11. The dog wouldn’t follow Galligan across the street, so they attached the pair with a mono-filament line. Also, the dog’s name was Mushroom. I say “was” because Lawrence Tierney is still dead.
12. Everyone lets out an “aww” when Cates appears onscreen, including Cates.
13. Galligan blames the film’s hair-stylist for his embarrassing “pre-Kirk Cameron” look.
14. Judge Reinhold’s part was originally much bigger, but currently he disappears around the halfway point for no reason after being set up as a bad guy. Also, this is the first time I realized that this film marks a reunion for Reinhold and Cates after 1982’s Fast Times at Ridgemont High.
15. Cartoonist legend Chuck Jones is the guy at the bar teaching Billy (Galligan) how to draw. There was originally more of a plot involving Billy’s hopeful career as an artist.
16. Galligan recalls Cates teaching him the importance of always having your character add a little something to the scene, “so she bent down and she picked up a piece of sawdust and put it on my shoulder.”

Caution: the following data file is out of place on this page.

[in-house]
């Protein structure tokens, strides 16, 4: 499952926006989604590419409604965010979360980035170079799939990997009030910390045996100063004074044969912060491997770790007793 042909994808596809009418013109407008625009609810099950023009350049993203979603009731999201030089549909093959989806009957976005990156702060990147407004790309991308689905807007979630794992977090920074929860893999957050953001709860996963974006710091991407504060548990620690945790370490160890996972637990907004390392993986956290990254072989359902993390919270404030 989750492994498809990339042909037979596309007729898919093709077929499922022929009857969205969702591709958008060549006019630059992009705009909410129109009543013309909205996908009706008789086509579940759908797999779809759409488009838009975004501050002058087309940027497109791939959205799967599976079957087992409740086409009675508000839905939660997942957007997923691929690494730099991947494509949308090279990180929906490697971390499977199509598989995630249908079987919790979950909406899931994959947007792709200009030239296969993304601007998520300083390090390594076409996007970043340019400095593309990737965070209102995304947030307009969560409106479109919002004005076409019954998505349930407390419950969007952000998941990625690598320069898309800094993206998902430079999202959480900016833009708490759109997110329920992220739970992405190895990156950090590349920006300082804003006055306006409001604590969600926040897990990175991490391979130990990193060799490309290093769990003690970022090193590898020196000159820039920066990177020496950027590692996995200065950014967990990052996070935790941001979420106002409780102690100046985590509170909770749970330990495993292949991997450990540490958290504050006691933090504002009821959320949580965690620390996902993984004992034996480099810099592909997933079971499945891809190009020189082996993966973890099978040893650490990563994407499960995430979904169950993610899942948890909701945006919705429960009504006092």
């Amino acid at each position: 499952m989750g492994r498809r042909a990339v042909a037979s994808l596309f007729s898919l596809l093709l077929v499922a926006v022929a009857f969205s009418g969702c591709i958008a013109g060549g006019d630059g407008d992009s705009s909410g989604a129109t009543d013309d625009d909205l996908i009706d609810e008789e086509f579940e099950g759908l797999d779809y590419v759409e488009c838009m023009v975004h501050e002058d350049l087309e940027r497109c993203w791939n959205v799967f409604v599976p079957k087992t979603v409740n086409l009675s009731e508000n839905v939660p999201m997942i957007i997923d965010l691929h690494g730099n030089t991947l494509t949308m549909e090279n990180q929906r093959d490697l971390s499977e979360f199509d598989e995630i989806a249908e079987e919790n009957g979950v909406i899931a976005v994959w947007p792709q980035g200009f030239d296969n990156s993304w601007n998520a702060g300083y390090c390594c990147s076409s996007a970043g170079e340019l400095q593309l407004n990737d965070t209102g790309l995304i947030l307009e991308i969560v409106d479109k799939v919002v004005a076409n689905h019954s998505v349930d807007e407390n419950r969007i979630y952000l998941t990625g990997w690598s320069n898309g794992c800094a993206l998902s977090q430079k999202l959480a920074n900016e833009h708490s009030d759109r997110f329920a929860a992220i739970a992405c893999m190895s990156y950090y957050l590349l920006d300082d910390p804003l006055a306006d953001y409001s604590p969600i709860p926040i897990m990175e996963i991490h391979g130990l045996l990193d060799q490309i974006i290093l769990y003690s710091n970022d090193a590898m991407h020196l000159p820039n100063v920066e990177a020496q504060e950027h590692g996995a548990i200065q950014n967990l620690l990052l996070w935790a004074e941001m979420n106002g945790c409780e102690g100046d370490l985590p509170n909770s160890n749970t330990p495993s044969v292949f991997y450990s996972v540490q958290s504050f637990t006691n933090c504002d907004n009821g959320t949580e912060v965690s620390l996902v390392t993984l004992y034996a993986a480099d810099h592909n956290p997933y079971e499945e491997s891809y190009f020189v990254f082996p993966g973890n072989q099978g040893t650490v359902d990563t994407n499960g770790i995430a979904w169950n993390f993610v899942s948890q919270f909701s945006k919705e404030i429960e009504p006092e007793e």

17. Galligan also recalls Dante repeatedly telling him to close his mouth when he wasn’t speaking. “The editor used to come up to me and say ‘can’t you get him to keep his mouth closed? He’s always got his mouth open and I gotta cut around it!’” says Dante. The actor blames a book about Montgomery Clift.
18. The sound of Cates giggling randomly is my favorite part of this track.
19. Mandel had to record his dialogue in multiple languages for different territories. “I didn’t think I was speaking English to begin with,” he says. Dante adds that one of the reasons the movie did so well overseas is that they tailored parts of it specifically for each country. “So for instance in Germany in the bar scene they were singing German beer songs, and we found local jokes and local references.”
20. Dante still owns the Peltzer Peeler Juicer.
21. “Corey [Feldman] was at this point, before he was a teenage kid, when he was just a pubescent kid, was actually one of the best child actors in Hollywood.” Just after Dante says this you can hear Feldman’s character say “What happened?” It’s the most perfectly-timed thing ever in the history of always.
22. Producer Frank Marshall’s nickname was apparently “Doctor Fantasy” which is why Billy mentions it when talking comics with Pete (Feldman).
23. The original script had Billy as a thirteen year old, and Dante points out that even after his age got bumped up vestiges of him being younger remain. “For instance, why is his best friend ten years old?” Mandel adds that he figured “Feldman would be his connection to strippers.”